What doesn't kill you makes you stronger
Drought-exposure history improves the recovery of grassland communities from subsequent drought
Based on a media release by the University of Zurich
Zurich, Leipzig. The exposure to drought during previous generations in the field increases complementarity between offspring of different grassland species and thus makes them more resilient to subsequent drought. An international research team led by the University of Zurich and with the participation of the German Centre for integrative Biodiversity research and Leipzig University has revealed this transgenerational effect with about 1000 experimental plant communities in pots. The results, published in Nature Communications, suggest that if past extreme climatic events do not completely exclude species, they may enhance the sustainability of biodiversity and ecosystem functioning in a future with more frequent extreme events.
The research team exposed experimental grassland communities to eight recurrent yearly droughts vs. ambient conditions in the context of the Jena Experiment, a large grassland biodiversity experiment in Jena, Germany. The seed offspring of 12 species were then grown individually, in monocultures, or in two-species mixtures and subjected to a subsequent drought event in a glasshouse at the University of Zurich, Switzerland.
Offspring from plants with drought-exposure history recovered faster from the subsequent drought than those from plants without such a history; however, this was only evident when plants were grown in mixtures but not in monocultures. “These findings suggest that, in diverse plant communities, species over time can evolve better cooperation, thus increasing the stability of an ecosystem to disturbance from outside. This has important implications for biodiversity conservation under global climate-change scenarios”, says Prof Bernhard Schmid of the University of Zurich, senior author of the current publication in Nature Communications. “Conserving biodiversity can improve the adaptation of plant communities to extreme events. This adaptation is only possible if species co-experienced the past events and also face the future events together, not alone.”
The team further explored the reasons why drought-exposure history improved the recovery of mixtures from the subsequent drought. They found that offspring from plants with drought-exposure history showed a higher complementarity between species during the recovery phase than those from plants without such a history. “Species complementarity means that species limit themselves more than they limit others. It is a crucial mechanism for maintaining biodiversity and buffering the impacts of climate change on ecosystem functioning”, explains Dr Yuxin Chen, a former Postdoc at the University of Zurich, now an associate professor at Xiamen University in China and the first author of the current publication. “This transgenerational reinforcement of species complementarity may help mixture communities to sustain their biodiversity and ecosystem functioning in a future with more frequent extreme climatic events.”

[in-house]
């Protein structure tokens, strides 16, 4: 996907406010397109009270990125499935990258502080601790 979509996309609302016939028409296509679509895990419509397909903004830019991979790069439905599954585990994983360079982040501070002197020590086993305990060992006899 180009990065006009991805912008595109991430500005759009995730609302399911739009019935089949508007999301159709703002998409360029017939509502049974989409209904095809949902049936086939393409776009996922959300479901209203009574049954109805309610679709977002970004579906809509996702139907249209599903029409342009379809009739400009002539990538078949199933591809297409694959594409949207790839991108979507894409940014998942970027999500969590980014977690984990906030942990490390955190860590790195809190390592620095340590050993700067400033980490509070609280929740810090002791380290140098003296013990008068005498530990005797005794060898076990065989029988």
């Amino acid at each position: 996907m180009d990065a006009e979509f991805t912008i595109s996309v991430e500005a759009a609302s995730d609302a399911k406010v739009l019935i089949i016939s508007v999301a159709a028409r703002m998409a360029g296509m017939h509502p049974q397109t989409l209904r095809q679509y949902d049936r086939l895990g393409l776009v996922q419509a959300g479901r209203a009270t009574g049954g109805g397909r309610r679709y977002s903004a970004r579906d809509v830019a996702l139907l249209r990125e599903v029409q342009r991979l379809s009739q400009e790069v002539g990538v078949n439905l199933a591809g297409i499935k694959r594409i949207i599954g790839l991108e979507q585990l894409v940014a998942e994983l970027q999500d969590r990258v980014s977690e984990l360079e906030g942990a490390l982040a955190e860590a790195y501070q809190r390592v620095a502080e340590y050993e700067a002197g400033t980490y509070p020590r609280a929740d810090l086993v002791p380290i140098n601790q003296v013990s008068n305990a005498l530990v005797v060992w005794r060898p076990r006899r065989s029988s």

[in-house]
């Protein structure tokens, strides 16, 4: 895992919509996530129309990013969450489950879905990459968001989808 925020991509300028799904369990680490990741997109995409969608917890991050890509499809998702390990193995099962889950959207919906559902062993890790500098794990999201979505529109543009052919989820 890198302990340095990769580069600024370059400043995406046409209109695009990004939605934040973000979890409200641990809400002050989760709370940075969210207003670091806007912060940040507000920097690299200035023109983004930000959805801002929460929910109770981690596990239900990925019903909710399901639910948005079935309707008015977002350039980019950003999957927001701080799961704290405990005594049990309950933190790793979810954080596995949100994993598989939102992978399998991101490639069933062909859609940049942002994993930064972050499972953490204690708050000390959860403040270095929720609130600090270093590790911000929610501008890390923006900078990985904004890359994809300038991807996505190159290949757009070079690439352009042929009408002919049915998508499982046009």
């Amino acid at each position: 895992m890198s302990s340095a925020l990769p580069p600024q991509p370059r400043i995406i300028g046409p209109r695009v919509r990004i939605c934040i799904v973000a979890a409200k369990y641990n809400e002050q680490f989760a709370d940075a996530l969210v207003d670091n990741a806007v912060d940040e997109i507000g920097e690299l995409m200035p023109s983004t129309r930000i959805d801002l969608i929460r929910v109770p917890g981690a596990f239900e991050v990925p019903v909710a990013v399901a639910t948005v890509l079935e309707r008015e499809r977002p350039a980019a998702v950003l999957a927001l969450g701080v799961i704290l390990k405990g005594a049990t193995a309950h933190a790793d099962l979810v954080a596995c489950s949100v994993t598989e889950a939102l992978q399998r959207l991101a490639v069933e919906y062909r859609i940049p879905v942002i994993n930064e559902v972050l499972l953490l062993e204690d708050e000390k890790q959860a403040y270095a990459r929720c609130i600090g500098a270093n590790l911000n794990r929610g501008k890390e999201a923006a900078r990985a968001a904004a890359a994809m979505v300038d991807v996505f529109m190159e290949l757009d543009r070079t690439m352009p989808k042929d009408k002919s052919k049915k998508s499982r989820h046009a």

Co-author Prof Nico Eisenhauer from iDiv and Leipzig University and speaker of the Jena Experiment says, “These novel results highlight that plants learn to collaborate over time, particularly under climatic extremes. This indicates that old and diverse grasslands are of utmost importance for stable ecosystem functioning in a changing world.”
(Researchers with iDiv affiliation bold)
Yuxin Chen, Anja Vogel, Cameron Wagg, Tianyang Xu, Maitane Iturrate-Garcia, Michael Scherer-Lorenzen, Alexandra Weigelt, Nico Eisenhauer, Bernhard Schmid (2022). Drought-exposure history increases complementarity between plant species in response to a subsequent drought. Nature Communications. DOI: 10.1038/s41467-022-30954-9
Prof Dr Nico Eisenhauer
Head of the research group Experimental Interaction Ecology
German Centre for Integrative Biodiversity Research (iDiv) Halle-Jena-Leipzig
Phone: +49 341 97 33167